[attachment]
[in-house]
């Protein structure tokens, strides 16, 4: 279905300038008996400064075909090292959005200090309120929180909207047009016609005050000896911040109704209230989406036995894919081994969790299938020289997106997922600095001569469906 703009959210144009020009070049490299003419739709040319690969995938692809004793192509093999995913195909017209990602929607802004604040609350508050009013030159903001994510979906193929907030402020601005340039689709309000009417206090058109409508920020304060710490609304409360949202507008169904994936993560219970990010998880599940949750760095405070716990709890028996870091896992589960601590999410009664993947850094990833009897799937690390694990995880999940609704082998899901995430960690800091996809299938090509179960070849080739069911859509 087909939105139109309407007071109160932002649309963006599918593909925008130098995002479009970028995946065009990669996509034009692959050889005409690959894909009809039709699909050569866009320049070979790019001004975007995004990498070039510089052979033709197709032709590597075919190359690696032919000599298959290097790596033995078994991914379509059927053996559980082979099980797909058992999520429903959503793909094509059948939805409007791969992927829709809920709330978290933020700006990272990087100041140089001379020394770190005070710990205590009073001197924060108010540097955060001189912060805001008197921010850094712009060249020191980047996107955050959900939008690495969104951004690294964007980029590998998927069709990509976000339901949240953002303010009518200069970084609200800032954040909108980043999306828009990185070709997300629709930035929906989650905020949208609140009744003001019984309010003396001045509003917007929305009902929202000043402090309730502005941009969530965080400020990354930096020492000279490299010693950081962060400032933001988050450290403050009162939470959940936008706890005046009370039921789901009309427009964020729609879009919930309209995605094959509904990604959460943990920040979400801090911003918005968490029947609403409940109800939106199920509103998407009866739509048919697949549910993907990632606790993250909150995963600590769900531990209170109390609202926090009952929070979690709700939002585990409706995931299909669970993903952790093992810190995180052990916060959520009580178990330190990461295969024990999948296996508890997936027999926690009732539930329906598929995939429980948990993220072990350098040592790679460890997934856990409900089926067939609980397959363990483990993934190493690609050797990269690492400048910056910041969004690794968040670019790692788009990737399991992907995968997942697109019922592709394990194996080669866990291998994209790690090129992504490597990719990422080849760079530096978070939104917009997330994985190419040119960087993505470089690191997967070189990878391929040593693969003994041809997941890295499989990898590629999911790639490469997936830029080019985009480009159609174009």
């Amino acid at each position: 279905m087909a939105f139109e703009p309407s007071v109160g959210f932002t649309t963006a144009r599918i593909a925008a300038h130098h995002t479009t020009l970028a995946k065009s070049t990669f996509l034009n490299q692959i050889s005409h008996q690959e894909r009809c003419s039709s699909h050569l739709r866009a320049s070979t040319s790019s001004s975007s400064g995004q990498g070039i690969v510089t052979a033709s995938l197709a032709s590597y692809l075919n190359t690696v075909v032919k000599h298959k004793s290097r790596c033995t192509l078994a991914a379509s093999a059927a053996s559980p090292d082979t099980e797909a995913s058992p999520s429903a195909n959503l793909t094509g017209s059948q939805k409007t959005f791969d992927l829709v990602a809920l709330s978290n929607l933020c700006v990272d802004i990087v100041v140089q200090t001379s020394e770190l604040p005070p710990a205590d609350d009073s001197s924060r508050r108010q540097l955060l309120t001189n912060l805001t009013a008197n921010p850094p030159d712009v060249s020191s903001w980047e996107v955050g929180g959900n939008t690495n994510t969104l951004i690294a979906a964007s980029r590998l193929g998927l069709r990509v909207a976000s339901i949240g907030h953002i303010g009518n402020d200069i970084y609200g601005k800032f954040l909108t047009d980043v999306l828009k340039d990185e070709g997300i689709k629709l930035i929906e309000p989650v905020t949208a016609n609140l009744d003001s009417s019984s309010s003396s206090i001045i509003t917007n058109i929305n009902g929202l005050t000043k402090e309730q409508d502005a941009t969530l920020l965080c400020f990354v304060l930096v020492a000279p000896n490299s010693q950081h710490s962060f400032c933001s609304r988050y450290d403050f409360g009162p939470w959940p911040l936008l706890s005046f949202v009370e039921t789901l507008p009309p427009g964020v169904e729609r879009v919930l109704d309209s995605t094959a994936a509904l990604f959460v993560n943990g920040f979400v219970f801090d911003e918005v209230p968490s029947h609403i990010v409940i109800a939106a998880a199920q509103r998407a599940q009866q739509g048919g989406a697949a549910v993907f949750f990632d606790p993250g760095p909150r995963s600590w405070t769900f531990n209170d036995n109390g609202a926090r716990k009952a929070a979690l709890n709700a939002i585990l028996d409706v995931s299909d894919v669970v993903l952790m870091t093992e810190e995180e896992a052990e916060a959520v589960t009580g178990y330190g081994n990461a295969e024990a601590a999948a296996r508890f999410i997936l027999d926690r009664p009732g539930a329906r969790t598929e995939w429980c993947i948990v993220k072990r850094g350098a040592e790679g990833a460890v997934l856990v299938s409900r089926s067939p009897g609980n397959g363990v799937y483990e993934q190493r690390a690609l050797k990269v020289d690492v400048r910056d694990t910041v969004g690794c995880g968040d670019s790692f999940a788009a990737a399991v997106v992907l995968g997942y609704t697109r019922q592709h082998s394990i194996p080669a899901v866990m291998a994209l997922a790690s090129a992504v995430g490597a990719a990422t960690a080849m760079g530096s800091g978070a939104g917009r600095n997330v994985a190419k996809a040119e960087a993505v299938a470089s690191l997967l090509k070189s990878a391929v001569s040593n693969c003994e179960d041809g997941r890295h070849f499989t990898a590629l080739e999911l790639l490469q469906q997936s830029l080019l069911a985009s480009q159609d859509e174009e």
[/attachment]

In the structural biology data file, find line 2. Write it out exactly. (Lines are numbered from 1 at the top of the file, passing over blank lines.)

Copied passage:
């Protein structure tokens, strides 16, 4: 279905300038008996400064075909090292959005200090309120929180909207047009016609005050000896911040109704209230989406036995894919081994969790299938020289997106997922600095001569469906 703009959210144009020009070049490299003419739709040319690969995938692809004793192509093999995913195909017209990602929607802004604040609350508050009013030159903001994510979906193929907030402020601005340039689709309000009417206090058109409508920020304060710490609304409360949202507008169904994936993560219970990010998880599940949750760095405070716990709890028996870091896992589960601590999410009664993947850094990833009897799937690390694990995880999940609704082998899901995430960690800091996809299938090509179960070849080739069911859509 087909939105139109309407007071109160932002649309963006599918593909925008130098995002479009970028995946065009990669996509034009692959050889005409690959894909009809039709699909050569866009320049070979790019001004975007995004990498070039510089052979033709197709032709590597075919190359690696032919000599298959290097790596033995078994991914379509059927053996559980082979099980797909058992999520429903959503793909094509059948939805409007791969992927829709809920709330978290933020700006990272990087100041140089001379020394770190005070710990205590009073001197924060108010540097955060001189912060805001008197921010850094712009060249020191980047996107955050959900939008690495969104951004690294964007980029590998998927069709990509976000339901949240953002303010009518200069970084609200800032954040909108980043999306828009990185070709997300629709930035929906989650905020949208609140009744003001019984309010003396001045509003917007929305009902929202000043402090309730502005941009969530965080400020990354930096020492000279490299010693950081962060400032933001988050450290403050009162939470959940936008706890005046009370039921789901009309427009964020729609879009919930309209995605094959509904990604959460943990920040979400801090911003918005968490029947609403409940109800939106199920509103998407009866739509048919697949549910993907990632606790993250909150995963600590769900531990209170109390609202926090009952929070979690709700939002585990409706995931299909669970993903952790093992810190995180052990916060959520009580178990330190990461295969024990999948296996508890997936027999926690009732539930329906598929995939429980948990993220072990350098040592790679460890997934856990409900089926067939609980397959363990483990993934190493690609050797990269690492400048910056910041969004690794968040670019790692788009990737399991992907995968997942697109019922592709394990194996080669866990291998994209790690090129992504490597990719990422080849760079530096978070939104917009997330994985190419040119960087993505470089690191997967070189990878391929040593693969003994041809997941890295499989990898590629999911790639490469997936830029080019985009480009159609174009």